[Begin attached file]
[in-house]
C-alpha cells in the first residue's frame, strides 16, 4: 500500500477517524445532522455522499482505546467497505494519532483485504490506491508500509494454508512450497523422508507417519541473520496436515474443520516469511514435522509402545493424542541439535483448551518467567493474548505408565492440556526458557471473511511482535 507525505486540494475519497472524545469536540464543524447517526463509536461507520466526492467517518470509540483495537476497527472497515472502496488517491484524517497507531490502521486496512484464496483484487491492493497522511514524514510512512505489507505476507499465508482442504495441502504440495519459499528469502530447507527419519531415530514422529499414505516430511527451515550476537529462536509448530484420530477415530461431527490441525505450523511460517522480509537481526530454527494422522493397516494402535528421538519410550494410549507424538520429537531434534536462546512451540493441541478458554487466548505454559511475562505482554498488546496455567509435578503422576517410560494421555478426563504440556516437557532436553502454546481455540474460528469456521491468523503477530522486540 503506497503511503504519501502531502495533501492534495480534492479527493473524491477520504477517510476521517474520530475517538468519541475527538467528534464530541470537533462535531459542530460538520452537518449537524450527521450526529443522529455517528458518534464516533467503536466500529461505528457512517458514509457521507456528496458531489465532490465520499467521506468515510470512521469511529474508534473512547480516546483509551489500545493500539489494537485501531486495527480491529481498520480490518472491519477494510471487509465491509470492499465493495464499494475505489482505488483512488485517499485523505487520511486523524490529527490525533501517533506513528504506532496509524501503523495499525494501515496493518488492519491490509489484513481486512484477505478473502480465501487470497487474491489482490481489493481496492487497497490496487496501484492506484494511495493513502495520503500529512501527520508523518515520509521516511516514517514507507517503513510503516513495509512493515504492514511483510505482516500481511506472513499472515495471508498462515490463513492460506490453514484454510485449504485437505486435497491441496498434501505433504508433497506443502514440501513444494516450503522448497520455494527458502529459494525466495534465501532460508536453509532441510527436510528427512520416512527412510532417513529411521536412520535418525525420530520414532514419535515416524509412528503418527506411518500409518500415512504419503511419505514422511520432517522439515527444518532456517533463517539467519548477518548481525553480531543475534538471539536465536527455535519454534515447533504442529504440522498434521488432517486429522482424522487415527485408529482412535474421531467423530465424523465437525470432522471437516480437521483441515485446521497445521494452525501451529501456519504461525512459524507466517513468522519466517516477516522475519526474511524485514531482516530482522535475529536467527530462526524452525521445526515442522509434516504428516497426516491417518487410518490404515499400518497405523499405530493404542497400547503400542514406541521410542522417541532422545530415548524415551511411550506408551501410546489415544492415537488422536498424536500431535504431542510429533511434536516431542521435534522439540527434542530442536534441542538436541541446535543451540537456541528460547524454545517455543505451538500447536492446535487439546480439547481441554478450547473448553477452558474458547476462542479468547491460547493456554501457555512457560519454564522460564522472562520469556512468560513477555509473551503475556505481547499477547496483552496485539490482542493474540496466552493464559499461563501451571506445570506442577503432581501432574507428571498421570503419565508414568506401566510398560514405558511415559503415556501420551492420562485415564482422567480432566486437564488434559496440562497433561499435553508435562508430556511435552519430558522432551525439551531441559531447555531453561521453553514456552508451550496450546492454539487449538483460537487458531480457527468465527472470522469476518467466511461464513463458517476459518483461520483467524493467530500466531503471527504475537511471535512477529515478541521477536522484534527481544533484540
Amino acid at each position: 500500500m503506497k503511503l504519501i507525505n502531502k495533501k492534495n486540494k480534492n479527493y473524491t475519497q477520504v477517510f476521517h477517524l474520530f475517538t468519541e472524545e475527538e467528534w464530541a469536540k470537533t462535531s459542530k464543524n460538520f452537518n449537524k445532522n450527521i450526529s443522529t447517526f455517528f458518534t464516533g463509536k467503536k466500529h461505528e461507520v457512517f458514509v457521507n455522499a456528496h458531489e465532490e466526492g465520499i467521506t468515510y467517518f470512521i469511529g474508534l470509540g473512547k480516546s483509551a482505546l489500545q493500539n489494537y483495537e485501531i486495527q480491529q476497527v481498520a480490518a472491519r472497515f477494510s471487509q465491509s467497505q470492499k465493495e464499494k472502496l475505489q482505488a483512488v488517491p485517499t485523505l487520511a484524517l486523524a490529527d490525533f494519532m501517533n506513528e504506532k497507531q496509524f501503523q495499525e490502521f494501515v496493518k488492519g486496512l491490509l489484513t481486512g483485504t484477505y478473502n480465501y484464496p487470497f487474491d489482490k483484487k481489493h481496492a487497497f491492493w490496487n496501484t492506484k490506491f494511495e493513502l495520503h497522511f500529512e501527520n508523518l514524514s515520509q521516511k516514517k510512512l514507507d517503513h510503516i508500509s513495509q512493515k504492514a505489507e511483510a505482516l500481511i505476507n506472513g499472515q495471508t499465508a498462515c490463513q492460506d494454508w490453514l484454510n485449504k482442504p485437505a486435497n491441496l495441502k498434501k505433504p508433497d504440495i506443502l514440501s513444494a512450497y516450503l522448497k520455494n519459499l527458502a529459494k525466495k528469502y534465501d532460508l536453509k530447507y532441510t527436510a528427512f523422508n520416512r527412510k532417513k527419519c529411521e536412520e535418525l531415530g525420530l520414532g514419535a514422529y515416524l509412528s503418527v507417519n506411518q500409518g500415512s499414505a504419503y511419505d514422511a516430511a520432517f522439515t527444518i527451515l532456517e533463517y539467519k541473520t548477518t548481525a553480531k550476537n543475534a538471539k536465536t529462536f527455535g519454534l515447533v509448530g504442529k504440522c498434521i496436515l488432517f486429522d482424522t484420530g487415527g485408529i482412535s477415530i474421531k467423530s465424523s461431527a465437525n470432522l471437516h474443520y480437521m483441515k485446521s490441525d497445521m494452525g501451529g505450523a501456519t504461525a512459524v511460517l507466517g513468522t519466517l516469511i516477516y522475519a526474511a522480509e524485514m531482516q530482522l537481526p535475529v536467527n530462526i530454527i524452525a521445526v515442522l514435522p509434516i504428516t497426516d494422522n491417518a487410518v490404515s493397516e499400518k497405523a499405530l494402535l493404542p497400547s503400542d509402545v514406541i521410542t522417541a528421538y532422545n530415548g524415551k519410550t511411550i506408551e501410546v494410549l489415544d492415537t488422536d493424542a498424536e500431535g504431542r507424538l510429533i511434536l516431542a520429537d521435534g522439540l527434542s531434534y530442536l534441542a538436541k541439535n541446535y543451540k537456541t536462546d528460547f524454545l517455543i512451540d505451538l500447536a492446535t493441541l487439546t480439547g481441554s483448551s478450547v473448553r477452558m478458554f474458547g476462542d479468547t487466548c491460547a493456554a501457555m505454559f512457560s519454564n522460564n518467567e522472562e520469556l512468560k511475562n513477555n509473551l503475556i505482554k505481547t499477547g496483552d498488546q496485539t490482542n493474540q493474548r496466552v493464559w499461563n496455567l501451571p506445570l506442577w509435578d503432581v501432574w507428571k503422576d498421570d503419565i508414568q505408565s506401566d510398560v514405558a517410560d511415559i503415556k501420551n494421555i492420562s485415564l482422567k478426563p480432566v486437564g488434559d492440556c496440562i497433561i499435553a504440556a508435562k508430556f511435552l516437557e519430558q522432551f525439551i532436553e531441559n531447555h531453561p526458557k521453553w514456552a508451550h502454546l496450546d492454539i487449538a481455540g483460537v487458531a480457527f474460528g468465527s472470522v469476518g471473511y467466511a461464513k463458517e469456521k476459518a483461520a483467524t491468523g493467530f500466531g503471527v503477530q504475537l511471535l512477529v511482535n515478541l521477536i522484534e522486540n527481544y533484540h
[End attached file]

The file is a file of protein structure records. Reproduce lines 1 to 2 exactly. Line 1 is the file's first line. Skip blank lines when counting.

[in-house]
C-alpha cells in the first residue's frame, strides 16, 4: 500500500477517524445532522455522499482505546467497505494519532483485504490506491508500509494454508512450497523422508507417519541473520496436515474443520516469511514435522509402545493424542541439535483448551518467567493474548505408565492440556526458557471473511511482535 507525505486540494475519497472524545469536540464543524447517526463509536461507520466526492467517518470509540483495537476497527472497515472502496488517491484524517497507531490502521486496512484464496483484487491492493497522511514524514510512512505489507505476507499465508482442504495441502504440495519459499528469502530447507527419519531415530514422529499414505516430511527451515550476537529462536509448530484420530477415530461431527490441525505450523511460517522480509537481526530454527494422522493397516494402535528421538519410550494410549507424538520429537531434534536462546512451540493441541478458554487466548505454559511475562505482554498488546496455567509435578503422576517410560494421555478426563504440556516437557532436553502454546481455540474460528469456521491468523503477530522486540 503506497503511503504519501502531502495533501492534495480534492479527493473524491477520504477517510476521517474520530475517538468519541475527538467528534464530541470537533462535531459542530460538520452537518449537524450527521450526529443522529455517528458518534464516533467503536466500529461505528457512517458514509457521507456528496458531489465532490465520499467521506468515510470512521469511529474508534473512547480516546483509551489500545493500539489494537485501531486495527480491529481498520480490518472491519477494510471487509465491509470492499465493495464499494475505489482505488483512488485517499485523505487520511486523524490529527490525533501517533506513528504506532496509524501503523495499525494501515496493518488492519491490509489484513481486512484477505478473502480465501487470497487474491489482490481489493481496492487497497490496487496501484492506484494511495493513502495520503500529512501527520508523518515520509521516511516514517514507507517503513510503516513495509512493515504492514511483510505482516500481511506472513499472515495471508498462515490463513492460506490453514484454510485449504485437505486435497491441496498434501505433504508433497506443502514440501513444494516450503522448497520455494527458502529459494525466495534465501532460508536453509532441510527436510528427512520416512527412510532417513529411521536412520535418525525420530520414532514419535515416524509412528503418527506411518500409518500415512504419503511419505514422511520432517522439515527444518532456517533463517539467519548477518548481525553480531543475534538471539536465536527455535519454534515447533504442529504440522498434521488432517486429522482424522487415527485408529482412535474421531467423530465424523465437525470432522471437516480437521483441515485446521497445521494452525501451529501456519504461525512459524507466517513468522519466517516477516522475519526474511524485514531482516530482522535475529536467527530462526524452525521445526515442522509434516504428516497426516491417518487410518490404515499400518497405523499405530493404542497400547503400542514406541521410542522417541532422545530415548524415551511411550506408551501410546489415544492415537488422536498424536500431535504431542510429533511434536516431542521435534522439540527434542530442536534441542538436541541446535543451540537456541528460547524454545517455543505451538500447536492446535487439546480439547481441554478450547473448553477452558474458547476462542479468547491460547493456554501457555512457560519454564522460564522472562520469556512468560513477555509473551503475556505481547499477547496483552496485539490482542493474540496466552493464559499461563501451571506445570506442577503432581501432574507428571498421570503419565508414568506401566510398560514405558511415559503415556501420551492420562485415564482422567480432566486437564488434559496440562497433561499435553508435562508430556511435552519430558522432551525439551531441559531447555531453561521453553514456552508451550496450546492454539487449538483460537487458531480457527468465527472470522469476518467466511461464513463458517476459518483461520483467524493467530500466531503471527504475537511471535512477529515478541521477536522484534527481544533484540